The advertising in blog format on the homepage of the influencer’s website facesbygrace.com referred to the following:
“FACES BY GRACE (Influencer’s name)
Everyday Inspired – What’s on trend right now!
Hope you’re all well! A lot of you have been enjoying recent fashion posts over here on FacesbyGrace.com which is great! If you missed them, check out some recent posts…
Since we are approaching the weekend, sit back, grab a cuppa and enjoy flicking through the latest trendy best buys!”
The above text was followed with a series of models in various poses wearing different styles and trends.
The blog ended with:
“Happy shopping …”
The complainant said that the posts in question had not been identified as advertising material. She said that some of the posts should have been identified as having rewardStyle affiliate links and this had not been the case in this instance.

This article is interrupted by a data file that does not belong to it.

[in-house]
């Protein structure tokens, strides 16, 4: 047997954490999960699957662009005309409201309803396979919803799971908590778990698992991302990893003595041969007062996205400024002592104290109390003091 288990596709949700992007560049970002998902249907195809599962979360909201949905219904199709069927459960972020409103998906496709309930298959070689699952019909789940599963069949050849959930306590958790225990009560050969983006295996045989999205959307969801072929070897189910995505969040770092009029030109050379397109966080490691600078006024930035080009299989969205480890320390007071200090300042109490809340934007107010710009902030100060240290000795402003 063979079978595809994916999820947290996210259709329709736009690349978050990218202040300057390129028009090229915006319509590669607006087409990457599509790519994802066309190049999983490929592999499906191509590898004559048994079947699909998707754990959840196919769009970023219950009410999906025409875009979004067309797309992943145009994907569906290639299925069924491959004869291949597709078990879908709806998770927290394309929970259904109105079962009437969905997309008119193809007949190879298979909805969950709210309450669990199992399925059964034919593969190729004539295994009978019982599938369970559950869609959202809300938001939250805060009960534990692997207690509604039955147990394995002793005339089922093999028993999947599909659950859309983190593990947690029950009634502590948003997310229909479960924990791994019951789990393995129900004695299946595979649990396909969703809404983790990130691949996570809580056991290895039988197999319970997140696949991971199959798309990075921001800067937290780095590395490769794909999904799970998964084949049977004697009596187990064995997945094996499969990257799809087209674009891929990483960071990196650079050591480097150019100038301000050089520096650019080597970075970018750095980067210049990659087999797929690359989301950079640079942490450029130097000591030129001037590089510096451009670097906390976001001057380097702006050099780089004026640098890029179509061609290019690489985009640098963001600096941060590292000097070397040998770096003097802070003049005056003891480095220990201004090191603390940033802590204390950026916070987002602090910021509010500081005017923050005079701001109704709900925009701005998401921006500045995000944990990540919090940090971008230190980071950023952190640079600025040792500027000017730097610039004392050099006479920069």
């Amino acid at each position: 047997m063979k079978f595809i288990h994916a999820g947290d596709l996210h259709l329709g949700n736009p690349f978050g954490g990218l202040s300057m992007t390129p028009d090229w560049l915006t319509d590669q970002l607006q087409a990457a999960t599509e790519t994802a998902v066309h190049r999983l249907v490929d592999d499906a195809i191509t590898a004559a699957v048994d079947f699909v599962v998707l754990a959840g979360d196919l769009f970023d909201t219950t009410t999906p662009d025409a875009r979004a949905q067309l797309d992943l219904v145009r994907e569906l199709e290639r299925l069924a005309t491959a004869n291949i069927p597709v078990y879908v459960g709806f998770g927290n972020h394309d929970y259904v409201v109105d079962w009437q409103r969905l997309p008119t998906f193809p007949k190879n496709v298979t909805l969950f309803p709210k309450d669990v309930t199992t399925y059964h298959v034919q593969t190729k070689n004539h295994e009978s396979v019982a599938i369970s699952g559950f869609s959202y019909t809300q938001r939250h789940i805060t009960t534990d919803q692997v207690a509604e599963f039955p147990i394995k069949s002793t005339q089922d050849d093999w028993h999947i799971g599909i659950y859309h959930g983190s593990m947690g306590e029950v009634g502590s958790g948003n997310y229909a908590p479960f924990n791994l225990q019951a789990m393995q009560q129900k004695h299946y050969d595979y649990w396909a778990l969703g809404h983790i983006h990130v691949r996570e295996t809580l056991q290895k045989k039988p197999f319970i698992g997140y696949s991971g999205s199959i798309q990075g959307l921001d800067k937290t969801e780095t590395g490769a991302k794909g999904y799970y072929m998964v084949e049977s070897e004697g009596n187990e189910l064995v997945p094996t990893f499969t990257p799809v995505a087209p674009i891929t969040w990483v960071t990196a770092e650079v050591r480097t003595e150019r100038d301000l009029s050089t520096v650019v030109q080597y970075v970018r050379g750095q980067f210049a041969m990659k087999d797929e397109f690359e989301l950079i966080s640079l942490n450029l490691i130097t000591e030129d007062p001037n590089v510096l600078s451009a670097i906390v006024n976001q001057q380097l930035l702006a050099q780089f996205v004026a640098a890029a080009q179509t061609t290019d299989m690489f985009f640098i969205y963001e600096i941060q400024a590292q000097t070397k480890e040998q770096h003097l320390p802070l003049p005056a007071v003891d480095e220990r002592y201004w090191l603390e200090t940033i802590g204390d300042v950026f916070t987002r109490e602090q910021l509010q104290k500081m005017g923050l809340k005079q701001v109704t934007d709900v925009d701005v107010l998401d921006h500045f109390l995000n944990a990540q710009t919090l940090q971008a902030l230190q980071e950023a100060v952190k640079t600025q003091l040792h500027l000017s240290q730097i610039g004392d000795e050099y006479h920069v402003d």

The Influencer apologised for the error which had occurred and amended her mistake. She said it had been a human error and she had completely forgotten to add the disclaimer. She said she had gone back on previous posts to make sure the disclaimer was on them all.
The Complaints Committee considered the detail of the complaint and the advertisers’ response. The Committee accepted that while human error may have given rise to what had happened in this case, that nevertheless, the onus was on all advertisers including influencers to ensure that all marketing communications were clearly identifiable as such to consumers prior to them engaging with the content.
As the posts had not been identified as advertising material the Committee concluded that the advertising had breached Sections 3.31 and 3.32 of the Code.
As the advertising had been amended no further action was required in this case.
The Committee, however, reminded all advertisers, including influencers, that in the interest of clarity it was essential that they clearly identify all marketing communications as such.